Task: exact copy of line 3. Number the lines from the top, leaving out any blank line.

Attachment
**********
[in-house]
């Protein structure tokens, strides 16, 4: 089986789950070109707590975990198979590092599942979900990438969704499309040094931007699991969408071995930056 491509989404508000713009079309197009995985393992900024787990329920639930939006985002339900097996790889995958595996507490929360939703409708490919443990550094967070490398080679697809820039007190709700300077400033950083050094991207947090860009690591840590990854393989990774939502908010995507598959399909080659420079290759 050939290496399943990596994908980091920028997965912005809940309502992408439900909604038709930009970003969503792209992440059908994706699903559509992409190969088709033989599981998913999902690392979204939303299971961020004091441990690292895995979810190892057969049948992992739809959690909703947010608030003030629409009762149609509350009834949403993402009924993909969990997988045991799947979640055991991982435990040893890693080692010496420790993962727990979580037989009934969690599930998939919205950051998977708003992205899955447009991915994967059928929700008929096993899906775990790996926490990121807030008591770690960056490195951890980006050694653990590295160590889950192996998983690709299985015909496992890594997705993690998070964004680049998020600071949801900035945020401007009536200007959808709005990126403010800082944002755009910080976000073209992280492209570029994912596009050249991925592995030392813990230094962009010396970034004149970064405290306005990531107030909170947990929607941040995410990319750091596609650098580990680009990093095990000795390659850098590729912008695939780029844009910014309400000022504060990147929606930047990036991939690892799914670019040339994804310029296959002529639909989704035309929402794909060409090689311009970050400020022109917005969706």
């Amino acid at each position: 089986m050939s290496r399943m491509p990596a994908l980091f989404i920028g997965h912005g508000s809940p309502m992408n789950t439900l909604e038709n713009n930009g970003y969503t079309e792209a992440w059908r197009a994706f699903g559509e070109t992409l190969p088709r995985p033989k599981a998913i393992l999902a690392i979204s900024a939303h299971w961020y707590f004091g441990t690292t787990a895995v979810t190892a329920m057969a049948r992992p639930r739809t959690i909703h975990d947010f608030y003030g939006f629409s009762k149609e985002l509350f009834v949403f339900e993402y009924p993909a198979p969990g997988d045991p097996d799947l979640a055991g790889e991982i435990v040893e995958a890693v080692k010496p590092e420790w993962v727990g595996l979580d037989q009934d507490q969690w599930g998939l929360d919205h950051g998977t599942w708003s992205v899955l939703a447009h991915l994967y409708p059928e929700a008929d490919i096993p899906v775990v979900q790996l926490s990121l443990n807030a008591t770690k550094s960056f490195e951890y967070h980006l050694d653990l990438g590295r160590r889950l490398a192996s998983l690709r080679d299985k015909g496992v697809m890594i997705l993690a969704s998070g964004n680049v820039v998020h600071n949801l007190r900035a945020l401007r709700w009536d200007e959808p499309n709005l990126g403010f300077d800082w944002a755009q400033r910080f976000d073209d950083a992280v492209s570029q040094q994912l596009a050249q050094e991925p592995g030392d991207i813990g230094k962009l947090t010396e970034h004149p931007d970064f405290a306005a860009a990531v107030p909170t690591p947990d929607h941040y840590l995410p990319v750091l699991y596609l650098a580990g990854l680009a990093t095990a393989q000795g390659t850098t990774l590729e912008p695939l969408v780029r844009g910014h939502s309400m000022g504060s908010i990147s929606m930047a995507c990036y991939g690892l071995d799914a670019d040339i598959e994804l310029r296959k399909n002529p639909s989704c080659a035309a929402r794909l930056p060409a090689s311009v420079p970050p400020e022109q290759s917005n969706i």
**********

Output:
């Amino acid at each position: 089986m050939s290496r399943m491509p990596a994908l980091f989404i920028g997965h912005g508000s809940p309502m992408n789950t439900l909604e038709n713009n930009g970003y969503t079309e792209a992440w059908r197009a994706f699903g559509e070109t992409l190969p088709r995985p033989k599981a998913i393992l999902a690392i979204s900024a939303h299971w961020y707590f004091g441990t690292t787990a895995v979810t190892a329920m057969a049948r992992p639930r739809t959690i909703h975990d947010f608030y003030g939006f629409s009762k149609e985002l509350f009834v949403f339900e993402y009924p993909a198979p969990g997988d045991p097996d799947l979640a055991g790889e991982i435990v040893e995958a890693v080692k010496p590092e420790w993962v727990g595996l979580d037989q009934d507490q969690w599930g998939l929360d919205h950051g998977t599942w708003s992205v899955l939703a447009h991915l994967y409708p059928e929700a008929d490919i096993p899906v775990v979900q790996l926490s990121l443990n807030a008591t770690k550094s960056f490195e951890y967070h980006l050694d653990l990438g590295r160590r889950l490398a192996s998983l690709r080679d299985k015909g496992v697809m890594i997705l993690a969704s998070g964004n680049v820039v998020h600071n949801l007190r900035a945020l401007r709700w009536d200007e959808p499309n709005l990126g403010f300077d800082w944002a755009q400033r910080f976000d073209d950083a992280v492209s570029q040094q994912l596009a050249q050094e991925p592995g030392d991207i813990g230094k962009l947090t010396e970034h004149p931007d970064f405290a306005a860009a990531v107030p909170t690591p947990d929607h941040y840590l995410p990319v750091l699991y596609l650098a580990g990854l680009a990093t095990a393989q000795g390659t850098t990774l590729e912008p695939l969408v780029r844009g910014h939502s309400m000022g504060s908010i990147s929606m930047a995507c990036y991939g690892l071995d799914a670019d040339i598959e994804l310029r296959k399909n002529p639909s989704c080659a035309a929402r794909l930056p060409a090689s311009v420079p970050p400020e022109q290759s917005n969706i």